Not long after the hunting lodge of Sarmej struck out and devastated the village of Ilajescu, a strange traveler appeared. He was clean and well-spoken enough that many took him for another noble or well-heeled member of the Imperial bureaucracy–notions that he did little to dispel. The stranger said that word of Ilajescu’s tragedy had reached him, and that he, a former soldier in the Imperial army, was willing to aid the villagers in striking back. He would do this without recompense, he said, and would feed the town with provisions purchased from their neighbors.

While some were skeptical of his generosity, the stranger nevertheless found an enthusiastic audience in the grieving folk. He aided them in building basic fortifications, making passable weapons and armor from farming implements, and drilling them in basic formation fighting. The process took all winter, but in the spring, the denizens of Ilajescu were ready for their attack.

Approaching Sarmej from the north, a group created a diversion to draw its inhabitants out while another moved in to cut off their retreat. Seven villagers died, but at the end of the savage combat all five of the Sarmej hunters lay dead. Other than being rather pale and finely clothed, they seemed rather ordinary nobles save for the quality of their weapons, which was extreme. The stranger congratulated the townsfolk on their feat and bade them to camp for the night, promising to help them occupy the lodge at first light. When some from Ilajescu insisted on entering Sarmej at once, the stranger argued persuasively that it might be booby trapped and that it would be better to have the light of day to make their investigations. The townsfolk reluctantly agreed, though one or two of them still stole into the lodge to collect small items in the dark.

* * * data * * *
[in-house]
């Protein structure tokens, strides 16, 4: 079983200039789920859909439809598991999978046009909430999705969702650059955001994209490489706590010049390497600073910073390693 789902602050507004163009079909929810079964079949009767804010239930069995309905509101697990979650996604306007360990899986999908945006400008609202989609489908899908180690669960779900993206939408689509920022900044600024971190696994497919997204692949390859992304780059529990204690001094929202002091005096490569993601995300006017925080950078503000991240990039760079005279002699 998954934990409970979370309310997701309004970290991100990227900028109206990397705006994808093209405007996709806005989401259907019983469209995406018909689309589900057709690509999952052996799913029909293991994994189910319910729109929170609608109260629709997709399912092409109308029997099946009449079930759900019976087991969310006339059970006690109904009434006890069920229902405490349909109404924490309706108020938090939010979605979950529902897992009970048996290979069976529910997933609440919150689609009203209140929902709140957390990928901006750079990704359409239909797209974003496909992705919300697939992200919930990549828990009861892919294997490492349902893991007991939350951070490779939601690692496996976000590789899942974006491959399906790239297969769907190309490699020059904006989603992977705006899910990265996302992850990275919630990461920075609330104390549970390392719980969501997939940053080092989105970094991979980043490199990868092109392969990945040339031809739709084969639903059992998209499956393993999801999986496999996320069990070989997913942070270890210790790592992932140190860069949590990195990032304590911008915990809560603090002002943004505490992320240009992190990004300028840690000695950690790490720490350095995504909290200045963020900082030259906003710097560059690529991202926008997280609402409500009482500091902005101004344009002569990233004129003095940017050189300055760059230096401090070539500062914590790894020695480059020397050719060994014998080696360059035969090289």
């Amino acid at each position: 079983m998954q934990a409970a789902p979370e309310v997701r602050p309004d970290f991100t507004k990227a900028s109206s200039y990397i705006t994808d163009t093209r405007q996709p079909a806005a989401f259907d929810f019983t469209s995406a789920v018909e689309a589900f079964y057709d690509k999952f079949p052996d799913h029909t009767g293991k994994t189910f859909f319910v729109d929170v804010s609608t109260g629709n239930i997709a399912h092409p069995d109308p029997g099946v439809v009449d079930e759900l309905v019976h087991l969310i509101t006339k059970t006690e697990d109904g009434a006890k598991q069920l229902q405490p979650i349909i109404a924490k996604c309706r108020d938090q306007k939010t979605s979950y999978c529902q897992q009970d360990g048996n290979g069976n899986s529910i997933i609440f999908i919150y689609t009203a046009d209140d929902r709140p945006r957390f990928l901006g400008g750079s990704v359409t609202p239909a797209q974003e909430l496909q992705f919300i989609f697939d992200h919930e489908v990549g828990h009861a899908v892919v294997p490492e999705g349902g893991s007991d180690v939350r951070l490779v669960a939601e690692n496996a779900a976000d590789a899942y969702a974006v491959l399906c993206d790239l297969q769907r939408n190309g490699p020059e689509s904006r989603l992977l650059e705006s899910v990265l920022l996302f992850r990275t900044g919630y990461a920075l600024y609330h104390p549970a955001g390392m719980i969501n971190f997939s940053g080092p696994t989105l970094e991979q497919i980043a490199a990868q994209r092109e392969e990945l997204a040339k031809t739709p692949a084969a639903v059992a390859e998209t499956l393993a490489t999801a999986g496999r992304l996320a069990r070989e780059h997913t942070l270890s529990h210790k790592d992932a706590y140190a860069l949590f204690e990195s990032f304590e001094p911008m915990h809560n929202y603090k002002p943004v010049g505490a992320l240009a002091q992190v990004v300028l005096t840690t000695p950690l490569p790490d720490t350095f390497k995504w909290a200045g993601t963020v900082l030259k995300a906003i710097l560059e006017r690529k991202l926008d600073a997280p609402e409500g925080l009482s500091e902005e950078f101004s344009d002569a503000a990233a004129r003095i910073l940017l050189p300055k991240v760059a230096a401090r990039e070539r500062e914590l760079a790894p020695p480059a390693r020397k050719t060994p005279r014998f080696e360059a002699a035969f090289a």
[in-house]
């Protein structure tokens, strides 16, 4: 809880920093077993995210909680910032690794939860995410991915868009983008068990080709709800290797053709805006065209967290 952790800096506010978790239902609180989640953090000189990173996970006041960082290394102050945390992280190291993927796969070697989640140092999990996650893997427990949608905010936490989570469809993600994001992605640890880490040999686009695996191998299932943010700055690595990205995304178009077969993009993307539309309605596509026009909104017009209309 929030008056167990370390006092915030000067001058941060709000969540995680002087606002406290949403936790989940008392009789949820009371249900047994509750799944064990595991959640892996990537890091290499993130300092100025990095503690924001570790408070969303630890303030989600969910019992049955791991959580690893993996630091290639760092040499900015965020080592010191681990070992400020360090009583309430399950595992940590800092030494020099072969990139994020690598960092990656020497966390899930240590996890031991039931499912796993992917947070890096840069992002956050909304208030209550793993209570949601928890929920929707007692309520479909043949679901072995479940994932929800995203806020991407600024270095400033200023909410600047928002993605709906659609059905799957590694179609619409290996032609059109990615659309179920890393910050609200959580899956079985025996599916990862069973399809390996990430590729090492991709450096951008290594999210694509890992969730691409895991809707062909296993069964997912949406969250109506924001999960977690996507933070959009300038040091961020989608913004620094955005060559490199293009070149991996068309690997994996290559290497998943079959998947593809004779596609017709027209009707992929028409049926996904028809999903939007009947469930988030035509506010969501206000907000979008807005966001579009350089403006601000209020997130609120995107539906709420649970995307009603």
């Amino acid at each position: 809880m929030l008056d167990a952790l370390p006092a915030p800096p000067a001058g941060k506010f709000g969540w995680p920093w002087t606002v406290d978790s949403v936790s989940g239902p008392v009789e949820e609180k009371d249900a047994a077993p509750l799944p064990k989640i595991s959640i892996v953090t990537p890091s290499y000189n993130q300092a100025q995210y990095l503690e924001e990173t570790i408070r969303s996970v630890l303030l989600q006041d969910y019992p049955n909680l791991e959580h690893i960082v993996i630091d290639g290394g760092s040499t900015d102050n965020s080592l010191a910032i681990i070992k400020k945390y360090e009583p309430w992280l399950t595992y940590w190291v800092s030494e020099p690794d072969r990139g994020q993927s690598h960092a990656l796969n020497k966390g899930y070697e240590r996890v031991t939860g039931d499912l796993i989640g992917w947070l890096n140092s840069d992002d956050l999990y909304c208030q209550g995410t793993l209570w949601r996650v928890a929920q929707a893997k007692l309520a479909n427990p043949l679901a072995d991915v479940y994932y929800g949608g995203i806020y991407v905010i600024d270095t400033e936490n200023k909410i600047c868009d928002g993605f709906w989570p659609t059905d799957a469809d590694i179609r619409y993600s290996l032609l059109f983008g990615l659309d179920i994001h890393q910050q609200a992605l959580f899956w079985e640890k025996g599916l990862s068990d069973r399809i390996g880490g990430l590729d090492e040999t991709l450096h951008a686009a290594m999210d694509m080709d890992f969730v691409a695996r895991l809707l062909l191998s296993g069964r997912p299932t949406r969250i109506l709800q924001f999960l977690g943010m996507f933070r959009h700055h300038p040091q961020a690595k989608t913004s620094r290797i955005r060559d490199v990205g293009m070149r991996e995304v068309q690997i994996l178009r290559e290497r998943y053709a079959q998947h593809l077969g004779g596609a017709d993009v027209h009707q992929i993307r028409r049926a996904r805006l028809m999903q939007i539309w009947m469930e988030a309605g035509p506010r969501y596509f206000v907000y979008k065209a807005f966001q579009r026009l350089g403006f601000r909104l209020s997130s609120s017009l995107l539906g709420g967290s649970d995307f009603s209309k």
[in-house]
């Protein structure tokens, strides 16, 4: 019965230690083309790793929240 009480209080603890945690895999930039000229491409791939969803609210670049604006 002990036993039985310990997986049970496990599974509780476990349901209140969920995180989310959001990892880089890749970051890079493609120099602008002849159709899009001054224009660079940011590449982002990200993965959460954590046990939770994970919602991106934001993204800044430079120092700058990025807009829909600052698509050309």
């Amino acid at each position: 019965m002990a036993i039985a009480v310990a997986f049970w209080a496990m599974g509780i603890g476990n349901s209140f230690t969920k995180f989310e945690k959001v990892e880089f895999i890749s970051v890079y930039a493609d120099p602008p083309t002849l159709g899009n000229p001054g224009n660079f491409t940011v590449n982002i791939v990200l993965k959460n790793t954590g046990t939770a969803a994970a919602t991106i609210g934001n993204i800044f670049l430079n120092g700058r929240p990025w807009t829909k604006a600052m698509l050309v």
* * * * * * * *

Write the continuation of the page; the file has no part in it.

The next morning, the stranger had vanished–and with him the lodge and the bodies of the dead. Only a stone foundation remained. And over the next month, every villager who had managed to acquire something from Sarmej–a weapon, a trinket, even a bit of stone–was burgled. Those who had hidden their treasures well and retained them soon wished they had not, for a terrible wasting sickness took them before the year’s end.

By the conclusion of the affair, Ilajescu was severely depopulated and was abandoned not long after. The great hunting lodge of Sarmej was never seen again.

  • Like what you see? Purchase a print or ebook version!
Advertisements